German far-right accuses ‘the Melones and von der Leyen’

German far-right accuses ‘the Melones and von der Leyen’

The head of the AfD, Alice Weidel, told a conference of her far-right party: “We are on the right track to creating a new parliamentary group. Anyone who wants to join it will be welcome.” Under various kinds of harassment: the rest of the European far right disavows them as complicit in their extremism, the German parliamentary spectrum keeps it isolated, and, moreover, the federal meeting of its 600 delegates began with tens of thousands of demonstrators chanting against “Nazi propaganda” around the Essen pavilion where The conference is held.

“They are anti-democrats,” Weidel assured his co-religionists. Under the word “they,” he placed the lines of demonstrators that flooded the streets and “(Ursula) von der Leyen or (Giorgia) Melonis.” The fact that the AfD leader threw her sticks at another representative of the European far right responds to the European Commission president’s approach to the Italian prime minister. But also to the fact that his party is excluded as an ally by the European Group of Reform Democrats, to which Meloni belongs. To this exclusion, already known, was added a few weeks ago the expulsion of the AfD as a member of the Identity and Democracy (ID) party, which Marine Le Pen has joined.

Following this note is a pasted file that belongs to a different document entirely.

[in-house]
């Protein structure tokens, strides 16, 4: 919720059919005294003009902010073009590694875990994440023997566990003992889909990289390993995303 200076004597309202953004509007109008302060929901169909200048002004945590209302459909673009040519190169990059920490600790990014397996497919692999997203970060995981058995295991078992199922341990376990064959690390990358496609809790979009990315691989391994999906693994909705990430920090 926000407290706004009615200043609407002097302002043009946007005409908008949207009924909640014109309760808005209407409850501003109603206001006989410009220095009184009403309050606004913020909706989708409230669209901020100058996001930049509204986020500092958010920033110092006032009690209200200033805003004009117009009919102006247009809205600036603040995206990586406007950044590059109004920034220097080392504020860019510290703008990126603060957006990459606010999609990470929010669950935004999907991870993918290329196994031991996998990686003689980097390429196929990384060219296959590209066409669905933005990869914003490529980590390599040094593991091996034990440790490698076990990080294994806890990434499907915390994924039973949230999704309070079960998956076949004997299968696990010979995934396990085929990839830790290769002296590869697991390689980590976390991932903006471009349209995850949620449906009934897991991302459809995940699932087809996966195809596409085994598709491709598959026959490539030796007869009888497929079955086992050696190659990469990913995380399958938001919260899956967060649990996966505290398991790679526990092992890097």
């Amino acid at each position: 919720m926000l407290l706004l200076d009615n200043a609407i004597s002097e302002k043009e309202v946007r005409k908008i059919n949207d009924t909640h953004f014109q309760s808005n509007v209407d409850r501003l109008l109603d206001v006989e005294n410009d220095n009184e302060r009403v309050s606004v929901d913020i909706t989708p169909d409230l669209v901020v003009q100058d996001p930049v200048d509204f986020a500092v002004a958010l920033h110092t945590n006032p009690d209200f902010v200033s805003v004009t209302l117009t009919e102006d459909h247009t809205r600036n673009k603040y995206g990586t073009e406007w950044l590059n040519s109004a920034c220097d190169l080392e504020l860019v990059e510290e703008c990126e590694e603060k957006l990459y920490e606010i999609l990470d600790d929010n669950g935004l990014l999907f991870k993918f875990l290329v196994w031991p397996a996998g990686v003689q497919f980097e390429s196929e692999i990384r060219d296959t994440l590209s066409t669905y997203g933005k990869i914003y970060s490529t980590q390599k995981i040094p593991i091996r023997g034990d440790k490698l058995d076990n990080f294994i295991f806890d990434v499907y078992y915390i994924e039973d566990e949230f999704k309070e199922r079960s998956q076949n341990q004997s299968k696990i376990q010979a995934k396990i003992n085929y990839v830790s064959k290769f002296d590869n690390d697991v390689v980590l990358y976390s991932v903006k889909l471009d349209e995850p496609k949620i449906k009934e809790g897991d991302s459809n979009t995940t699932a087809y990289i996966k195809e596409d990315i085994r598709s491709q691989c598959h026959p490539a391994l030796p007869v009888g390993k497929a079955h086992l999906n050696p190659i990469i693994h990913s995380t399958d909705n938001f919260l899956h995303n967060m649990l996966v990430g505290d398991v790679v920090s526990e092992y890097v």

Second force

Thus Weidel’s party, which had risen to second place in Germany in the recent European elections, faced the celebration of its federal conference with long faces, despite the achievement of 15.8% in the community bloc elections. The 15 MEPs had no group to join, and the hastily conducted negotiations had yielded no known results. German media reported that it would be called “Els Soberanistes” and that Alvise Pérez’s Se Acabó la Fiesta was among its potential partners. The AfD has its own “red lines,” according to its parliamentary group’s deputy spokeswoman, Beatrix von Storch. She added that she would not accept “foreign nationalisms that run counter to our interests.” The conference re-elected Weidel as president with 79%, slightly less than her colleague in the two-headed dome, Tino Chrupala, who received 82%.

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Björn Höcke, the leader of his more radical wing, said in a meeting outside the conference: “It is not democratic to isolate a party that will get 34% or 35%.” He referred to the expected percentages for the regional elections that will be held in September in the east, including his home state of Thuringia. Hockey is one of the party’s most controversial figures, but at the same time a top vote-recruiter. He is a regular “agent” of justice for his racist speeches or for using Nazi slogans at public events. A German court even proceeded to publicly define him as a “fascist”, deeming it appropriate to apply that term to him.

Posters depicting Hockey raising his arm in the Hitler salute and the word “Nazi” were among the most popular at the demonstration, which stretched from Essen’s central station to the perimeter of the conference hall. It brings together between 40,000 and 70,000 participants, according to local media or organizers. They were people of all ages and circumstances, from families with children to so-called Omas gegen Rechts — in Spanish, grandmothers against the right — and teenagers, heirs to the 1968 revolutions and rallies. And also the pillars of the Black Bloc or the Radical Left, champions of abandonment with their very strong police service, made up of 10,000 officers. Essen could not remember such a collapse in decades.

The extremists’ goal was to block access to the delegates. But the overall spectacle of the march was an intergenerational outing, between concerts and raves in the sun.

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